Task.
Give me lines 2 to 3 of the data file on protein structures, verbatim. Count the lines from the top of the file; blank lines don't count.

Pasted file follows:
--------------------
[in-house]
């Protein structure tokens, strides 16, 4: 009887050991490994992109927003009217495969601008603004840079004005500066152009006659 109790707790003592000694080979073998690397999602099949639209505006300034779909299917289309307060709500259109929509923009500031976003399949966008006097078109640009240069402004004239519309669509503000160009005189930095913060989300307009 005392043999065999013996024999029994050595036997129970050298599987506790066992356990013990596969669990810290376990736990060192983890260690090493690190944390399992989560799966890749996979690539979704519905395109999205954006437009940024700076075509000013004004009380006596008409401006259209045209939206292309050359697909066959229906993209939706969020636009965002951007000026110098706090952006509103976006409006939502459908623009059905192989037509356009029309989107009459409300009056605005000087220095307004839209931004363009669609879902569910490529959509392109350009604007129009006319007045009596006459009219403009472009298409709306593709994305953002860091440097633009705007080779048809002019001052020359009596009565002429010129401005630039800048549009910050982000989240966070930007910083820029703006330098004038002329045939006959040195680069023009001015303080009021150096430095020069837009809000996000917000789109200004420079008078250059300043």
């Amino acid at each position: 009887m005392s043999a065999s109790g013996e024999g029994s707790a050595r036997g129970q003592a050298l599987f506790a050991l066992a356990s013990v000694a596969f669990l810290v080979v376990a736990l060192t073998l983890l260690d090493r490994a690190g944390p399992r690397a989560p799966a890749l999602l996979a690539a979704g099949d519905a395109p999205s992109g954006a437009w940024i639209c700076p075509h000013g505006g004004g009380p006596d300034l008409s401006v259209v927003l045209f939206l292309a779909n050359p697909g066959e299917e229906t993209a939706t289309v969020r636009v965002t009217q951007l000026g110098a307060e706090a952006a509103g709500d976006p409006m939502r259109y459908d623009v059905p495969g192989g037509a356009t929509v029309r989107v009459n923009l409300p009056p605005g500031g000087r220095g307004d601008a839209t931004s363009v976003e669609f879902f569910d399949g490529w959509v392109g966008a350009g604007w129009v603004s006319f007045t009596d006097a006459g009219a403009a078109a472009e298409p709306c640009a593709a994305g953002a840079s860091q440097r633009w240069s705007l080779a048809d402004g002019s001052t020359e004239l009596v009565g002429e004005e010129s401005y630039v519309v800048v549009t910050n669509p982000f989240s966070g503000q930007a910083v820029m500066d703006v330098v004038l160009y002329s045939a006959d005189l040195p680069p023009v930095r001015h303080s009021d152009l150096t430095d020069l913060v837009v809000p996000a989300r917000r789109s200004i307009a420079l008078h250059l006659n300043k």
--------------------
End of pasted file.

């Protein structure tokens, strides 16, 4: 009887050991490994992109927003009217495969601008603004840079004005500066152009006659 109790707790003592000694080979073998690397999602099949639209505006300034779909299917289309307060709500259109929509923009500031976003399949966008006097078109640009240069402004004239519309669509503000160009005189930095913060989300307009 005392043999065999013996024999029994050595036997129970050298599987506790066992356990013990596969669990810290376990736990060192983890260690090493690190944390399992989560799966890749996979690539979704519905395109999205954006437009940024700076075509000013004004009380006596008409401006259209045209939206292309050359697909066959229906993209939706969020636009965002951007000026110098706090952006509103976006409006939502459908623009059905192989037509356009029309989107009459409300009056605005000087220095307004839209931004363009669609879902569910490529959509392109350009604007129009006319007045009596006459009219403009472009298409709306593709994305953002860091440097633009705007080779048809002019001052020359009596009565002429010129401005630039800048549009910050982000989240966070930007910083820029703006330098004038002329045939006959040195680069023009001015303080009021150096430095020069837009809000996000917000789109200004420079008078250059300043």
């Amino acid at each position: 009887m005392s043999a065999s109790g013996e024999g029994s707790a050595r036997g129970q003592a050298l599987f506790a050991l066992a356990s013990v000694a596969f669990l810290v080979v376990a736990l060192t073998l983890l260690d090493r490994a690190g944390p399992r690397a989560p799966a890749l999602l996979a690539a979704g099949d519905a395109p999205s992109g954006a437009w940024i639209c700076p075509h000013g505006g004004g009380p006596d300034l008409s401006v259209v927003l045209f939206l292309a779909n050359p697909g066959e299917e229906t993209a939706t289309v969020r636009v965002t009217q951007l000026g110098a307060e706090a952006a509103g709500d976006p409006m939502r259109y459908d623009v059905p495969g192989g037509a356009t929509v029309r989107v009459n923009l409300p009056p605005g500031g000087r220095g307004d601008a839209t931004s363009v976003e669609f879902f569910d399949g490529w959509v392109g966008a350009g604007w129009v603004s006319f007045t009596d006097a006459g009219a403009a078109a472009e298409p709306c640009a593709a994305g953002a840079s860091q440097r633009w240069s705007l080779a048809d402004g002019s001052t020359e004239l009596v009565g002429e004005e010129s401005y630039v519309v800048v549009t910050n669509p982000f989240s966070g503000q930007a910083v820029m500066d703006v330098v004038l160009y002329s045939a006959d005189l040195p680069p023009v930095r001015h303080s009021d152009l150096t430095d020069l913060v837009v809000p996000a989300r917000r789109s200004i307009a420079l008078h250059l006659n300043k």